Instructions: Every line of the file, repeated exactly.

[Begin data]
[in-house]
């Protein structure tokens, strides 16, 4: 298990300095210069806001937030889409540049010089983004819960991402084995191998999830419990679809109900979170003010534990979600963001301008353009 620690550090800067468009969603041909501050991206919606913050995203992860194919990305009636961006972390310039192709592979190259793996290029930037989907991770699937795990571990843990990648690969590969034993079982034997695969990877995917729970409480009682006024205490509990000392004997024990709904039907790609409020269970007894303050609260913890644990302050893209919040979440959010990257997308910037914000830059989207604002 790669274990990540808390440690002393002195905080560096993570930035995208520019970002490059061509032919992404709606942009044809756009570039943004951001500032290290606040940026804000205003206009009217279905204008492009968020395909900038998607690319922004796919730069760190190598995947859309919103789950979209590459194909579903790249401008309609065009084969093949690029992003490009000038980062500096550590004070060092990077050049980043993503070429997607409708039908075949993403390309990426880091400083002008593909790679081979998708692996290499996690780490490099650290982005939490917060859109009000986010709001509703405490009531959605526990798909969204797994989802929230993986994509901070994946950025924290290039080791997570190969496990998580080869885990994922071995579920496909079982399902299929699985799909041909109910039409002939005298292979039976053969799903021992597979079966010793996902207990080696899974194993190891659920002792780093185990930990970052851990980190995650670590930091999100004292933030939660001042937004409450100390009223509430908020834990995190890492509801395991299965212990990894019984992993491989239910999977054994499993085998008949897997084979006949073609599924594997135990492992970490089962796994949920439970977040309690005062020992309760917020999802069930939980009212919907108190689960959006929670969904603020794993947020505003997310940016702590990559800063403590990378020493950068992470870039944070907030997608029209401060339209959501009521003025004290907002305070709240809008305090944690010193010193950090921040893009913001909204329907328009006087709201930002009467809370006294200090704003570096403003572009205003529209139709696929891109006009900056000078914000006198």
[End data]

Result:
[in-house]
């Protein structure tokens, strides 16, 4: 298990300095210069806001937030889409540049010089983004819960991402084995191998999830419990679809109900979170003010534990979600963001301008353009 620690550090800067468009969603041909501050991206919606913050995203992860194919990305009636961006972390310039192709592979190259793996290029930037989907991770699937795990571990843990990648690969590969034993079982034997695969990877995917729970409480009682006024205490509990000392004997024990709904039907790609409020269970007894303050609260913890644990302050893209919040979440959010990257997308910037914000830059989207604002 790669274990990540808390440690002393002195905080560096993570930035995208520019970002490059061509032919992404709606942009044809756009570039943004951001500032290290606040940026804000205003206009009217279905204008492009968020395909900038998607690319922004796919730069760190190598995947859309919103789950979209590459194909579903790249401008309609065009084969093949690029992003490009000038980062500096550590004070060092990077050049980043993503070429997607409708039908075949993403390309990426880091400083002008593909790679081979998708692996290499996690780490490099650290982005939490917060859109009000986010709001509703405490009531959605526990798909969204797994989802929230993986994509901070994946950025924290290039080791997570190969496990998580080869885990994922071995579920496909079982399902299929699985799909041909109910039409002939005298292979039976053969799903021992597979079966010793996902207990080696899974194993190891659920002792780093185990930990970052851990980190995650670590930091999100004292933030939660001042937004409450100390009223509430908020834990995190890492509801395991299965212990990894019984992993491989239910999977054994499993085998008949897997084979006949073609599924594997135990492992970490089962796994949920439970977040309690005062020992309760917020999802069930939980009212919907108190689960959006929670969904603020794993947020505003997310940016702590990559800063403590990378020493950068992470870039944070907030997608029209401060339209959501009521003025004290907002305070709240809008305090944690010193010193950090921040893009913001909204329907328009006087709201930002009467809370006294200090704003570096403003572009205003529209139709696929891109006009900056000078914000006198």